China introduces data protection legislation with significant impact for foreign businesses with operations in or sales to China. The long-awaited Personal Information Protection Law (the “PIPL”) took effect on 1 November 2021, less than three months after its adoption in August.
It is the first comprehensive and dedicated law in the area of personal information protection in China. It affects all the companies having presence in China, as well as foreign entities that process personal data overseas, for the purpose of providing service and products to natural persons within PRC or analyzing or evaluate the behaviors of natural persons within PRC.
Highlighted below are some key points of the PIPL.
- Scope of “Personal Information”
The PIPL to a large extent mirrors the language in EU’s General Data Protection Regulation (GDPR) in relation to the definition of personal information. The fairly broad definition covers all kinds of information relating to identified or identifiable natural persons recorded by either electronic means or in other forms.
It is however worth noting that pursuant to the PIPL information processed anonymously is not considered to be personal information.
It is also the first time for the PRC law to introduce a concept of “sensitive personal information”, which refers to personal information that is likely to infringe the dignity of a natural person or result in harm to his/her personal safety and property security if it is disclosed or illegally used. Biometric identification information, religious beliefs, medical health information and financial accounts are all deemed as sensitive personal information.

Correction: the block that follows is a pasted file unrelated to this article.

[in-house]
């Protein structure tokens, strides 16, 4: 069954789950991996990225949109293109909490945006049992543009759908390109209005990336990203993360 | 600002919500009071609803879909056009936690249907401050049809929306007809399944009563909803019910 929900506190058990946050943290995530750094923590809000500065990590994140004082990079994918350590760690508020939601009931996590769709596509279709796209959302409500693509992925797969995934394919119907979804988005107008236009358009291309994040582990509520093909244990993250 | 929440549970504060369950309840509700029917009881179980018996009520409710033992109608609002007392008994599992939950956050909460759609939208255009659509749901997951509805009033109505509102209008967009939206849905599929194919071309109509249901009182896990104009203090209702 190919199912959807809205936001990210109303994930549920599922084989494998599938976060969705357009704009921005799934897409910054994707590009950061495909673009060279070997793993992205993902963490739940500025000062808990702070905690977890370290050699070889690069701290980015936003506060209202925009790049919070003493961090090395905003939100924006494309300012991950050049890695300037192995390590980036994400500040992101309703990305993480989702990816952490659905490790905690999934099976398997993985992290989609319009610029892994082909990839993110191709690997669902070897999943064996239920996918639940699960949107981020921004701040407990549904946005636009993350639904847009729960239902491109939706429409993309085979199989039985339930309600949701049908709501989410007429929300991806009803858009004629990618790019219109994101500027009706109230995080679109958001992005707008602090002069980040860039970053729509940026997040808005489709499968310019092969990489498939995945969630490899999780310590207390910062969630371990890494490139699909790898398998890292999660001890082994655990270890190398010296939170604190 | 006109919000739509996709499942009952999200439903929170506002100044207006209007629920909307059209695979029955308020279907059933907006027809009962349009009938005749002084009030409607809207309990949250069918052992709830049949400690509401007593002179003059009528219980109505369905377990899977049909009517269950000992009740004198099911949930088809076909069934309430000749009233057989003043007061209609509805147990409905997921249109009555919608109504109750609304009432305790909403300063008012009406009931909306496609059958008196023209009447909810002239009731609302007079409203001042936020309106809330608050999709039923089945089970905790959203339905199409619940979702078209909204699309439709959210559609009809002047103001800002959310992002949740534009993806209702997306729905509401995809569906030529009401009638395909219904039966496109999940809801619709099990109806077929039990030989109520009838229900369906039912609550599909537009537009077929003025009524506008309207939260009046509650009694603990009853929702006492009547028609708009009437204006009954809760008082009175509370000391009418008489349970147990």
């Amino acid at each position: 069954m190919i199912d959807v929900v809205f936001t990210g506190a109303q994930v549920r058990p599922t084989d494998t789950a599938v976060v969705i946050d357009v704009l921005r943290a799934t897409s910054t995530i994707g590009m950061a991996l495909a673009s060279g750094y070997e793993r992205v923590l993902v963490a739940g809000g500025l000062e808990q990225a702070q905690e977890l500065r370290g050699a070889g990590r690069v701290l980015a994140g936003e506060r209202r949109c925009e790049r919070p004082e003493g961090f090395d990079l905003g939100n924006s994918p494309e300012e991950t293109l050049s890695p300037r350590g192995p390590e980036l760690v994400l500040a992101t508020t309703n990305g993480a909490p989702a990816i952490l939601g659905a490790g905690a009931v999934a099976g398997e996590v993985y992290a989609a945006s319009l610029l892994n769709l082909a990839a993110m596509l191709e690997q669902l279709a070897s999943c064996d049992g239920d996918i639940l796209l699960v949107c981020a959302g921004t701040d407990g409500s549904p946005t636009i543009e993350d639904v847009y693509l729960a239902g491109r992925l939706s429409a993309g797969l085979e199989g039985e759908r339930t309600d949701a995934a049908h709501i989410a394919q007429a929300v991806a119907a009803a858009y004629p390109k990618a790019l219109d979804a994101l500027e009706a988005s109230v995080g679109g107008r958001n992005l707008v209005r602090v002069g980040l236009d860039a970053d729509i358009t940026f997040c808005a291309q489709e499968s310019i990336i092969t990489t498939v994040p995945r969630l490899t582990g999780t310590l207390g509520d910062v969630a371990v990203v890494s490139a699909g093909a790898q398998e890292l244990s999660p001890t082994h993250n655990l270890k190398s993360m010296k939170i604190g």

- Legal Basis of Processing
One of the welcoming changes introduced by the PIPL is a broad and expanded legal basis of personal information processing, which is quite similar to the GDPR. The processing of personal information must satisfy the legally provided processing conditions. Apart from the condition of obtaining consent from the natural persons, following conditions are also recognized: